Anthony Ashley Cooper, the third earl of Shaftesbury (1671–1713), would have recoiled at any implication that he was a libertine. His antipathy to libertinism is obvious, and examples are plentiful in his writings. His major work, the Characteristics of Men, Manners, Opinions, Times (1711), consistently uses the words “libertine” and “rake” as insults; in all of his writings sensual pleasures are disparaged as base and animalistic threats to human virtue. And despite the third earl's widespread reputation as a freethinker in matters religious, he always insisted that liberty of thought did not imply a freedom from moral restraint.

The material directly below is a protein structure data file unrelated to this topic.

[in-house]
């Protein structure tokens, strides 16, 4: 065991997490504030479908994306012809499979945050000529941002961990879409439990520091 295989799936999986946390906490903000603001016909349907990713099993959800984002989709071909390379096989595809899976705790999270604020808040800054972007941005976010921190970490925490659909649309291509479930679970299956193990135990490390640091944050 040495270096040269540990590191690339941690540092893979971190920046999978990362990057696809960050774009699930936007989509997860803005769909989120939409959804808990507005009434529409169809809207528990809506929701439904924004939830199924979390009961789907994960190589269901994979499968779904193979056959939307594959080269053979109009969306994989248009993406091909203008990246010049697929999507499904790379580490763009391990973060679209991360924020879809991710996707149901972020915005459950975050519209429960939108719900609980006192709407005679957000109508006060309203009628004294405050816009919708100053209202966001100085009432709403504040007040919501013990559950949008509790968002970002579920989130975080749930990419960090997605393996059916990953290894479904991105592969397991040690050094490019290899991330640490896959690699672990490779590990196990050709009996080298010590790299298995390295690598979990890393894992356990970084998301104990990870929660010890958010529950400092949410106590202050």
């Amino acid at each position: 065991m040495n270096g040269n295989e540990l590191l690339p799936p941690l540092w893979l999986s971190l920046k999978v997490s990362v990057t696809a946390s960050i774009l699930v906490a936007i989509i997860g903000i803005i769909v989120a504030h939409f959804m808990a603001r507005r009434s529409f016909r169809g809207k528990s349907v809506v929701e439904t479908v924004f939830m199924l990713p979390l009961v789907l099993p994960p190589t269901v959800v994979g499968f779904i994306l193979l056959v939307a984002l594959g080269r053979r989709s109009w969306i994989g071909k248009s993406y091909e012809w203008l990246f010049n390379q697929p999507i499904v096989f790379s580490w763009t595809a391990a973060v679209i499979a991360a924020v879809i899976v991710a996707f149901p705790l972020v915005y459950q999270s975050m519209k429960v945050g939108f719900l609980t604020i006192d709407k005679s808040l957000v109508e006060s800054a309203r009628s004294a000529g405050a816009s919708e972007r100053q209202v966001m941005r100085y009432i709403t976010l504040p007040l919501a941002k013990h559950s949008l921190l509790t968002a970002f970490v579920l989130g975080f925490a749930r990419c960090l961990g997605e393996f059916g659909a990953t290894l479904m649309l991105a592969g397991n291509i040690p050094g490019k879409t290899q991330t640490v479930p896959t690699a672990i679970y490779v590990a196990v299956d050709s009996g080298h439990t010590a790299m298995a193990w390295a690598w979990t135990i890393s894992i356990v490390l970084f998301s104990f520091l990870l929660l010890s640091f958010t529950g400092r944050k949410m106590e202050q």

Certainly Shaftesbury's early reputation was more that of a shy and unsociable recluse rather than that of a rakish mondain. In 1721, John Toland thought it necessary to defend his late friend from accusations of unsociability, not of licentiousness. He claimed that Shaftesbury's enemies “gave out that he was too bookish, because not given to play, nor assiduous at court; that he was no good companion, because not a rake nor a hard drinker, and that he was no man of the world, because not selfish nor open to bribes.” Toland also remarked how Shaftesbury frowned upon the “extravagant liberties” taken by “both sexes” even without having lived “to see masquerades, or the ancient Bacchanals revived, nor to hear of promiscuous clubs.” Indeed, Lord Ashley's own private papers reveal that he was quite uncomfortable in the polite world of England's social elite; he much preferred the pastoral tranquillity of his Dorset estate and the relaxed company of his most trusted friends.